Most of the 2013 mayoral contenders are still keeping an arm’s length from a union-backed campaign to tie StudentsFirstNY’s agenda to Mitt Romney’s presidential campaign. But that hasn’t stopped a slew of other political hopefuls from throwing their support behind the effort.
New Yorkers for Great Public Schools, a coalition of public unions, community-based organizations and liberal advocacy groups, has released a list of 33 elected officials and candidates who have signed on to a pledge to refuse support from StudentsFirstNY, which is seeking to advance the education polices started by the Bloomberg administration. The list includes candidates for Manhattan and Brooklyn Borough President, Public Advocate and a slew of City Council members and state legislators.
Noticeably absent are frontrunners in the one race that New Yorkers for Great Public Schools and StudentsFirstNY hope to influence the most: the 2013 mayoral election. Only one prospective candidate, John Liu, has said he’d reject StudentsFirstNY’s support.
City Council Speaker Christine Quinn said last week she’d be fine accepting their support, as did long-shot Tom Allon. Former Comptroller Bill Thompson was non-committal in his response and one other candidates, Manhattan Borough President Scott Stringer has stayed mum on the subject.
UPDATE: A spokesman for Public Advocate Bill de Blasio just emailed over to say that he would reject any support from StudentsFirstNY. The spokesman added that de Blasio would not, however, sign onto the pledge sent out by New Yorkers for Great Public Schools earlier today:
“Bill is committed to working with people on all sides of the education debate to improve our schools. But given the honest policy disagreements he has with StudentsFirst, he would respectfully decline contributions from the group’s PAC.”
But plenty of other elected officials and candidates for office were willing to speak out against StudentsFirstNY, according to New Yorkers for Great Public Schools. The statements that accompanied a release sent out this afternoon covered a broad range of education issues.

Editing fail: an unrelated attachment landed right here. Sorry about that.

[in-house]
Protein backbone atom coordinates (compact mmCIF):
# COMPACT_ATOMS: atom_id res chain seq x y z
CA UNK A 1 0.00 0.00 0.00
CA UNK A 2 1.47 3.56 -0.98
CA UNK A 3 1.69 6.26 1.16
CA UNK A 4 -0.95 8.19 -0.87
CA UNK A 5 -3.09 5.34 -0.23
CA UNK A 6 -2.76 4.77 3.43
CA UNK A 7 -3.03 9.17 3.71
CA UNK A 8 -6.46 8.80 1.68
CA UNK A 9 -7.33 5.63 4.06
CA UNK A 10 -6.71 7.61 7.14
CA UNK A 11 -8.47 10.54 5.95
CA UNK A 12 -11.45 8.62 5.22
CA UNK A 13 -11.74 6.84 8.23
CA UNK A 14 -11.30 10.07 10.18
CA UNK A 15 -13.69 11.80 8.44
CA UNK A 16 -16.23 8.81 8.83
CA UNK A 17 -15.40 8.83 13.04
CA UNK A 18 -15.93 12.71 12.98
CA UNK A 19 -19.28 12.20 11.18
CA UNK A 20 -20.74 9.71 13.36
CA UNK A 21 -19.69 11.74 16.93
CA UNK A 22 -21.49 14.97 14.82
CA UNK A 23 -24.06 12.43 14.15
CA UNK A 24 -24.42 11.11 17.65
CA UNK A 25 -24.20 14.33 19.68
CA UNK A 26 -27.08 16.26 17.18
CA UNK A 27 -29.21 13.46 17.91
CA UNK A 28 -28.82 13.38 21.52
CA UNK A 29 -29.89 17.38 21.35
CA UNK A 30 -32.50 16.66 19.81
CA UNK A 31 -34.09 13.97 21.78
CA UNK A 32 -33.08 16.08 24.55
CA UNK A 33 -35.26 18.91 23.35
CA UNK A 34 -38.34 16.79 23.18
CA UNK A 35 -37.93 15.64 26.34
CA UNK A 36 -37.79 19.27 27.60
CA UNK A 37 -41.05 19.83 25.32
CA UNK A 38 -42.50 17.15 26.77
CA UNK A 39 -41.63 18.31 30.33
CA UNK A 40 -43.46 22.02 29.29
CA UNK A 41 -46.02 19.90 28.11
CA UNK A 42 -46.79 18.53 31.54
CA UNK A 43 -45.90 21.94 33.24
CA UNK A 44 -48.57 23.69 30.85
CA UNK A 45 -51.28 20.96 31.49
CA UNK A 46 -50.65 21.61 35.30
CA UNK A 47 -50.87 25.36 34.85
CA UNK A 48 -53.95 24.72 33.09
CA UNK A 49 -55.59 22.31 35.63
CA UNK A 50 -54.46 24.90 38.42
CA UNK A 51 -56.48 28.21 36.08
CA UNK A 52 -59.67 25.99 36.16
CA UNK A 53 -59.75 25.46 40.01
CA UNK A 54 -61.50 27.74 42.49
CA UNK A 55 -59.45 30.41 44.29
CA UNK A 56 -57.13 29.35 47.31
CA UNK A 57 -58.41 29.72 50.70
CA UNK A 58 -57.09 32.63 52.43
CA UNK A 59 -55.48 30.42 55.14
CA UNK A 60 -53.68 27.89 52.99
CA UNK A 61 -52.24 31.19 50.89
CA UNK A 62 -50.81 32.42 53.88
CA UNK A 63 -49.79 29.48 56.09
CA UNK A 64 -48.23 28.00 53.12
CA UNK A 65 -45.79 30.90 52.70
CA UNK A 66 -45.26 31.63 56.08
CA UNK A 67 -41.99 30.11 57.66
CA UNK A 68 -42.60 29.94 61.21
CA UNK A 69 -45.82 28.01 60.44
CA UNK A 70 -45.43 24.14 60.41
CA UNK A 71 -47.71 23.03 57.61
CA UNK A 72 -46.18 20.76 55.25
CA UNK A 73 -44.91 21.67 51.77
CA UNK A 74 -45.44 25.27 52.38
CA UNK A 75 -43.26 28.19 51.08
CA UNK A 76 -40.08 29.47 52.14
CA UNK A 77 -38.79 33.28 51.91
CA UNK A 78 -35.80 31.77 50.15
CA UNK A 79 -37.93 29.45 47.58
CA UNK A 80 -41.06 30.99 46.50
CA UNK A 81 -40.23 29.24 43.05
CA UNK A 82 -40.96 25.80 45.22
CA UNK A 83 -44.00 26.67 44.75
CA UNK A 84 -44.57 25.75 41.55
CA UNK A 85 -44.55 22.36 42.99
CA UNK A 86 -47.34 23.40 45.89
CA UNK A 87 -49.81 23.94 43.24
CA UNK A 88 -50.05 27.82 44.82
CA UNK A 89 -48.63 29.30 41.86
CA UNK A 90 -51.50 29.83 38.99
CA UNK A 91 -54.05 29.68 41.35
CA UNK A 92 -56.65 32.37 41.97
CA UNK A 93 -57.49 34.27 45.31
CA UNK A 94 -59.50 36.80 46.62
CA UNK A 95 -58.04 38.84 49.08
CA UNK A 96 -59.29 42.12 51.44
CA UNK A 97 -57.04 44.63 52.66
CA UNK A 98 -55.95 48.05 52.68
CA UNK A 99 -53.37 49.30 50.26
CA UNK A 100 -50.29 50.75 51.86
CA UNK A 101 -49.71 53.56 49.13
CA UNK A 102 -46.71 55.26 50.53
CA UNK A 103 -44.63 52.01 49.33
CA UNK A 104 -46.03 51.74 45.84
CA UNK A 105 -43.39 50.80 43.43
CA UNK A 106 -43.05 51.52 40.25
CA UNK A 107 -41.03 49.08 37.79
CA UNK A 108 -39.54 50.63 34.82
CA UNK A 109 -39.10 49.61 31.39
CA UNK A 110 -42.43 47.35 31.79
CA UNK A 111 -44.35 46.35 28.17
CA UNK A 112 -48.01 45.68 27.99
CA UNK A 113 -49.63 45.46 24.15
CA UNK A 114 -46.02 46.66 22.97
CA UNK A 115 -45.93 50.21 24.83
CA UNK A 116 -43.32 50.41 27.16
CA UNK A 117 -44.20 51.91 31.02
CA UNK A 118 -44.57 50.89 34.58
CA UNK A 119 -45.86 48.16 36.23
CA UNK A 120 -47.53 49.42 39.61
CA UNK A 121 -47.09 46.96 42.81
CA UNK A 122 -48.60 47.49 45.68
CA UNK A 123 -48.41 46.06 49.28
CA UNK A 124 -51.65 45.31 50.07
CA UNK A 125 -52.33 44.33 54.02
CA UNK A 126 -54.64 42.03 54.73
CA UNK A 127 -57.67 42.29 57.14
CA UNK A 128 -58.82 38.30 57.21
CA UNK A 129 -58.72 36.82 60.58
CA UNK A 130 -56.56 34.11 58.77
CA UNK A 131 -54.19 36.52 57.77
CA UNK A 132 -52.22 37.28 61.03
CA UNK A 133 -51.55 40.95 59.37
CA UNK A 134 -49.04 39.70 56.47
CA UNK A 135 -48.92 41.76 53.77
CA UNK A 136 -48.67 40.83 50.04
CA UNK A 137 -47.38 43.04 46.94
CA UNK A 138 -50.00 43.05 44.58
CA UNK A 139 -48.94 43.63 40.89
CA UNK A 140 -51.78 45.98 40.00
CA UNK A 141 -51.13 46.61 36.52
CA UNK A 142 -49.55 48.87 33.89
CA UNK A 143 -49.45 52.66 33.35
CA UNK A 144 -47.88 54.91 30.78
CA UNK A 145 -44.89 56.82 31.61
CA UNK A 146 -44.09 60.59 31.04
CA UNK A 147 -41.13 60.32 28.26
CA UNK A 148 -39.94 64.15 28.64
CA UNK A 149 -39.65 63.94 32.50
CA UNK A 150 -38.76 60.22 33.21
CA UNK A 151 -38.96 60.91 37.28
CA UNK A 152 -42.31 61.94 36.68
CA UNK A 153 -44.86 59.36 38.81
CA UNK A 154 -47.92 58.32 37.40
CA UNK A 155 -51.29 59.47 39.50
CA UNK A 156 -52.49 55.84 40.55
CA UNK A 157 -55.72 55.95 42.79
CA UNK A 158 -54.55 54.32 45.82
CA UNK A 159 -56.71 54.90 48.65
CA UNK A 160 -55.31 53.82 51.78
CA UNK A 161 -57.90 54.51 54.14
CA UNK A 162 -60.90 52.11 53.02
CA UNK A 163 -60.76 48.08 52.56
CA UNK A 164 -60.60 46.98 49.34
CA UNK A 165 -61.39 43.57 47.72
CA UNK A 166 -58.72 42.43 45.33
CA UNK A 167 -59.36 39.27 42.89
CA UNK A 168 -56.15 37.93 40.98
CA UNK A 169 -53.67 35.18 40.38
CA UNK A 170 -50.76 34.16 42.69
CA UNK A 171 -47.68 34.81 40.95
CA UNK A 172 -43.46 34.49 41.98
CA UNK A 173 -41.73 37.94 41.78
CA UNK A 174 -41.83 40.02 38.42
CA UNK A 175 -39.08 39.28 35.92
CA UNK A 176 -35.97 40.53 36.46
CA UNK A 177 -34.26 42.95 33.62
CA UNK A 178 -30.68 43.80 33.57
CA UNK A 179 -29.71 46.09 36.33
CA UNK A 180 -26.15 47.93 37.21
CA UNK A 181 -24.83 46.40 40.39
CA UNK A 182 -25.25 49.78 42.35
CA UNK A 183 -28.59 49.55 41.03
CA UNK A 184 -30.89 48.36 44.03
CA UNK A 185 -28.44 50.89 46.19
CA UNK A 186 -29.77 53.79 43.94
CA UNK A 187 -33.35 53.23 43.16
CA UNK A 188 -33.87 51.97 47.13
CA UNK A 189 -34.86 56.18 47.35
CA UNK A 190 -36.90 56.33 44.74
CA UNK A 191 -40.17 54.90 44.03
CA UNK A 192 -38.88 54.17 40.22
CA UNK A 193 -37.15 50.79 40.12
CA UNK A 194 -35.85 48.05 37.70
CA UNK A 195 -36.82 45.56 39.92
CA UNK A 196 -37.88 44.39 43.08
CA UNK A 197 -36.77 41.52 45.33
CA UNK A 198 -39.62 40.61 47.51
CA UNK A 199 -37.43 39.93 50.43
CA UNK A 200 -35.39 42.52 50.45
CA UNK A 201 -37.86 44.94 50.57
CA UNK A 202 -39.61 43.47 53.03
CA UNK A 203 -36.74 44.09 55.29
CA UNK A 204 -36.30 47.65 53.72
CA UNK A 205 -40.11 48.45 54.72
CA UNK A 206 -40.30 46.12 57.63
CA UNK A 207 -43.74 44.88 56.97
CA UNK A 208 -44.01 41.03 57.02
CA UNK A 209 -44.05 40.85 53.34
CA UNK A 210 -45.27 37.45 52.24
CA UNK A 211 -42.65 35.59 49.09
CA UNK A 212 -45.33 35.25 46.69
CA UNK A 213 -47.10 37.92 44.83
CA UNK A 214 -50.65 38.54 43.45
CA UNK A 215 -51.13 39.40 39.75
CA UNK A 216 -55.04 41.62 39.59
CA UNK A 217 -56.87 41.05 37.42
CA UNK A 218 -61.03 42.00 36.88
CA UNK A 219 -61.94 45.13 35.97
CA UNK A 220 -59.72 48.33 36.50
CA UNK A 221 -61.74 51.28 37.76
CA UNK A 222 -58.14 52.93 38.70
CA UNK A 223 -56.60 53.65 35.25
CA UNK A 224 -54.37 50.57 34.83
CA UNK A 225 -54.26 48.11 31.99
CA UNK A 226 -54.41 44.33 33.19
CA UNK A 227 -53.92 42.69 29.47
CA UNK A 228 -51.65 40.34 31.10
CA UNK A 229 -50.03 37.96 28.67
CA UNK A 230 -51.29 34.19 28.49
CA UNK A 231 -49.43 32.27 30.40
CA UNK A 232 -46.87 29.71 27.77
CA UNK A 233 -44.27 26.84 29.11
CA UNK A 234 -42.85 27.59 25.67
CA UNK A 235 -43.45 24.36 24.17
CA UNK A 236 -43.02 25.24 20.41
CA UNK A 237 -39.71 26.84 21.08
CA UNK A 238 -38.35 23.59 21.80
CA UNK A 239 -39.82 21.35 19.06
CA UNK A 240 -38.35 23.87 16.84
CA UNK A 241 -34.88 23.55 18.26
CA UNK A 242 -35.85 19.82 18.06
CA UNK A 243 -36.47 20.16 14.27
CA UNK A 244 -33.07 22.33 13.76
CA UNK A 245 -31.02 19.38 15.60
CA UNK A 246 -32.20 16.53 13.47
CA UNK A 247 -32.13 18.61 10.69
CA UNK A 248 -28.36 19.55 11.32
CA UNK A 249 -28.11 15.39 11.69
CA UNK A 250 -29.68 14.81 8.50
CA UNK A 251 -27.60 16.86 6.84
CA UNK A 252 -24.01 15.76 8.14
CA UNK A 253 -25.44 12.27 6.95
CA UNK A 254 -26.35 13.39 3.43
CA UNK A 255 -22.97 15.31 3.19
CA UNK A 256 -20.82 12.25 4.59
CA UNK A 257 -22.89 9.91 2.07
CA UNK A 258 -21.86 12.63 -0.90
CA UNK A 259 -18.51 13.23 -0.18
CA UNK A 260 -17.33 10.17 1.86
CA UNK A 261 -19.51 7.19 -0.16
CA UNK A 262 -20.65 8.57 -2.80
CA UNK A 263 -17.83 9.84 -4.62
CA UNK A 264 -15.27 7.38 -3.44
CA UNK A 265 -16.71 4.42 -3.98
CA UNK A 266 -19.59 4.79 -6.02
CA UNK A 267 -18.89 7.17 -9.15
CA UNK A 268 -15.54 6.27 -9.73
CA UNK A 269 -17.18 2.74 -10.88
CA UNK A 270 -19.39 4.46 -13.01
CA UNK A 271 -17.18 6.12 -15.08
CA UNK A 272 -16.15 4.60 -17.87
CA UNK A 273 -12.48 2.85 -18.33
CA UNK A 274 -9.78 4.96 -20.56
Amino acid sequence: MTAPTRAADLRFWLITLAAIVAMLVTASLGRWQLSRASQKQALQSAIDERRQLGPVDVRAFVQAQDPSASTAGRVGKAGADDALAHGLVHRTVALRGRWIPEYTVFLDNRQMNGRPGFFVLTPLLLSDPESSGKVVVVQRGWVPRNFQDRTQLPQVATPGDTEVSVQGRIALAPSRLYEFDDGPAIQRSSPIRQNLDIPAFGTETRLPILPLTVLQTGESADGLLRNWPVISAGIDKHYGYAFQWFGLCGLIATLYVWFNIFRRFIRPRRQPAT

U.S. Congresswoman Nydia Vasquez called on class-size reduction and an end to rent-free charter school co-locations. State Senator Liz Krueger said that fairer student funding formulas and greater professional support for teachers were “common sense” reforms. And Councilman Mark Weprin criticized the StudentsFirstNY’s support of standardized testing, which he called a “scourge.”
There were also plenty of references to a report last week that showed some board members of StudentsFirstNY were actively working to defeat President Obama through fundraising and personal donations. New Yorkers for Great Public Schools, which published the report, has sought to use this link to argue that StudentsFirstNY’s policies would lead to a privatized education system that would threaten jobs and put bottom-line business interests above all else.
City Councilman Robert Jackson, a candidate for Manhattan Borough President, said the connections were “alarming and disturbing.” State Senator Eric Adams, a candidate for Brooklyn Borough President, called StudentsFirstNY an “ALEC-like organization,” referring to a national group of politicians, businesses, and think tanks that write and push for conservative legislation.
Glen Weiner, deputy director of StudentsFirstNY, said in a statement that it wasn’t surprising to see some that some elected officials were coming out in support of New Yorkers for Great Public Schools.
“A press release stating the teachers union can buy off or bully a couple of dozen politicians who think the current education system is just fine is hardly news,” Weiner said. “In fact, it’s one of the reasons StudentsFirstNY was formed.”
Below is a list of the 33 elected officials and candidates who said they have agreed to refuse funding from StudentsFirstNY:
Senator Eric Adams, Candidate for Brooklyn Borough President
Assemblyman Jeff Aubry
City Council Member Charles Barron
Assemblywoman Inez Barron
Assemblyman Michael Benedetto
Assemblyman William Colton
City Council Member Leroy Comrie, Candidate for Queens Borough President
City Council Member Daniel Dromm
City Council Member Julissa Ferraras
Assemblywoman Deborah Glick
Jesus Gonzalez, City Council candidate
Noah Gotbaum, Candidate for Public Advocate
Senator Shirley Huntley
City Council Member Robert Jackson, Candidate for Manhattan Borough President
City Council Member Letitia James, Candidate for Public Advocate
Senator Liz Krueger
City Council Member Brad Lander
City Council Member Stephen Levin
Comptroller John Liu, Candidate for Mayor
Assemblyman Alan Maisel
City Council Member Melissa Mark-Viverito
Jason Otnaño, Candidate for State Senate
Senator Kevin Parker
Assemblyman Nick Perry
City Council Member Diana Reyna
Antonio Reynoso, Candidate for City Council
Donovan Richards, Candidate for City Council
Senator Gustavo Rivera
Community Board 7 Member Helen Rosenthal Candidate for NYC Council
City Council Member Jimmy Van Bramer
Congresswoman Nydia Velazquez
City Council Member Mark Weprin
City Council Member Jumaane Williams